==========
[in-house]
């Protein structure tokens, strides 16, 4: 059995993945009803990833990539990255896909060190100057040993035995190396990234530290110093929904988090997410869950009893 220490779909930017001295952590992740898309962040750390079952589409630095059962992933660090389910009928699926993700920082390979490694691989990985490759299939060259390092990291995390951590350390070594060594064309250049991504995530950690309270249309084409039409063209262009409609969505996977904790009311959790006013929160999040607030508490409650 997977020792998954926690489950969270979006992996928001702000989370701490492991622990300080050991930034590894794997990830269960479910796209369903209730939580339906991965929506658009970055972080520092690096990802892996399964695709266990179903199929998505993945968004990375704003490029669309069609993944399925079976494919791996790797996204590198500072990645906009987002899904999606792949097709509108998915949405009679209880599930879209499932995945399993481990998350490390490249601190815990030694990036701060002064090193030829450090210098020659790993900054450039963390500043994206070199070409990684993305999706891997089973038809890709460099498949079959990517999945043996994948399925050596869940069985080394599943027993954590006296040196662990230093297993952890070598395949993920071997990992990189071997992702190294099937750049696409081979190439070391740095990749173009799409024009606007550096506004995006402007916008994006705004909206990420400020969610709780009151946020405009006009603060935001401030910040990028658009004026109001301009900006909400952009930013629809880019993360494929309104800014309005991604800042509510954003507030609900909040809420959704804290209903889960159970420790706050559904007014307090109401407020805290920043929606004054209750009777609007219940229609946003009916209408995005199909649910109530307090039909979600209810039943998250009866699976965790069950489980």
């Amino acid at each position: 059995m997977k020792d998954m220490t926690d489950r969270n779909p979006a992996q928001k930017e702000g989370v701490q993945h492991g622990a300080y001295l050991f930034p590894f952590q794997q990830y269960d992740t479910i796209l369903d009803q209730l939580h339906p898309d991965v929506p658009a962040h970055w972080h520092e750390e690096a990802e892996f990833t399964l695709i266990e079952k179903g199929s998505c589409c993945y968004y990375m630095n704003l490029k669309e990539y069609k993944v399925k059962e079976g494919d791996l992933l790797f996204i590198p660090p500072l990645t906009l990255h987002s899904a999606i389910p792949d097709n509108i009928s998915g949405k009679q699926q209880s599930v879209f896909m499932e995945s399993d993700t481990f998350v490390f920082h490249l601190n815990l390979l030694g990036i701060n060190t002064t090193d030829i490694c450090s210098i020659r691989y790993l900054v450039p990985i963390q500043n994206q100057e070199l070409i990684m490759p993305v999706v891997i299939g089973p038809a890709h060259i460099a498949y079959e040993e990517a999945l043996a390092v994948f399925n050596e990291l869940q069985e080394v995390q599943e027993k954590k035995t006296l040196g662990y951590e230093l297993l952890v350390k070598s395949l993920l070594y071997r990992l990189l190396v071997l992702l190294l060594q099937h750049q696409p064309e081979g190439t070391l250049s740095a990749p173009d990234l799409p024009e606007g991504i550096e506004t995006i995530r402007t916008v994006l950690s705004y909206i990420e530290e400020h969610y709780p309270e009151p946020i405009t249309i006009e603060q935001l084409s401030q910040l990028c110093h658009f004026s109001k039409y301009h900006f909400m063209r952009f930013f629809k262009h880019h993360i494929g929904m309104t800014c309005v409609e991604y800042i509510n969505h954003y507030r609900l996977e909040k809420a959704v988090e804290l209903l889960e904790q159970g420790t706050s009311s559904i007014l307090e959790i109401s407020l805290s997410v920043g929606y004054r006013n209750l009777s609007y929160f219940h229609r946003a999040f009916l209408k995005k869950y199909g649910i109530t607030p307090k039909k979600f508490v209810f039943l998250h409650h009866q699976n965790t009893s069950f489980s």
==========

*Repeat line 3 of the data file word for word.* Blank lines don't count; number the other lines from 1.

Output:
């Amino acid at each position: 059995m997977k020792d998954m220490t926690d489950r969270n779909p979006a992996q928001k930017e702000g989370v701490q993945h492991g622990a300080y001295l050991f930034p590894f952590q794997q990830y269960d992740t479910i796209l369903d009803q209730l939580h339906p898309d991965v929506p658009a962040h970055w972080h520092e750390e690096a990802e892996f990833t399964l695709i266990e079952k179903g199929s998505c589409c993945y968004y990375m630095n704003l490029k669309e990539y069609k993944v399925k059962e079976g494919d791996l992933l790797f996204i590198p660090p500072l990645t906009l990255h987002s899904a999606i389910p792949d097709n509108i009928s998915g949405k009679q699926q209880s599930v879209f896909m499932e995945s399993d993700t481990f998350v490390f920082h490249l601190n815990l390979l030694g990036i701060n060190t002064t090193d030829i490694c450090s210098i020659r691989y790993l900054v450039p990985i963390q500043n994206q100057e070199l070409i990684m490759p993305v999706v891997i299939g089973p038809a890709h060259i460099a498949y079959e040993e990517a999945l043996a390092v994948f399925n050596e990291l869940q069985e080394v995390q599943e027993k954590k035995t006296l040196g662990y951590e230093l297993l952890v350390k070598s395949l993920l070594y071997r990992l990189l190396v071997l992702l190294l060594q099937h750049q696409p064309e081979g190439t070391l250049s740095a990749p173009d990234l799409p024009e606007g991504i550096e506004t995006i995530r402007t916008v994006l950690s705004y909206i990420e530290e400020h969610y709780p309270e009151p946020i405009t249309i006009e603060q935001l084409s401030q910040l990028c110093h658009f004026s109001k039409y301009h900006f909400m063209r952009f930013f629809k262009h880019h993360i494929g929904m309104t800014c309005v409609e991604y800042i509510n969505h954003y507030r609900l996977e909040k809420a959704v988090e804290l209903l889960e904790q159970g420790t706050s009311s559904i007014l307090e959790i109401s407020l805290s997410v920043g929606y004054r006013n209750l009777s609007y929160f219940h229609r946003a999040f009916l209408k995005k869950y199909g649910i109530t607030p307090k039909k979600f508490v209810f039943l998250h409650h009866q699976n965790t009893s069950f489980s």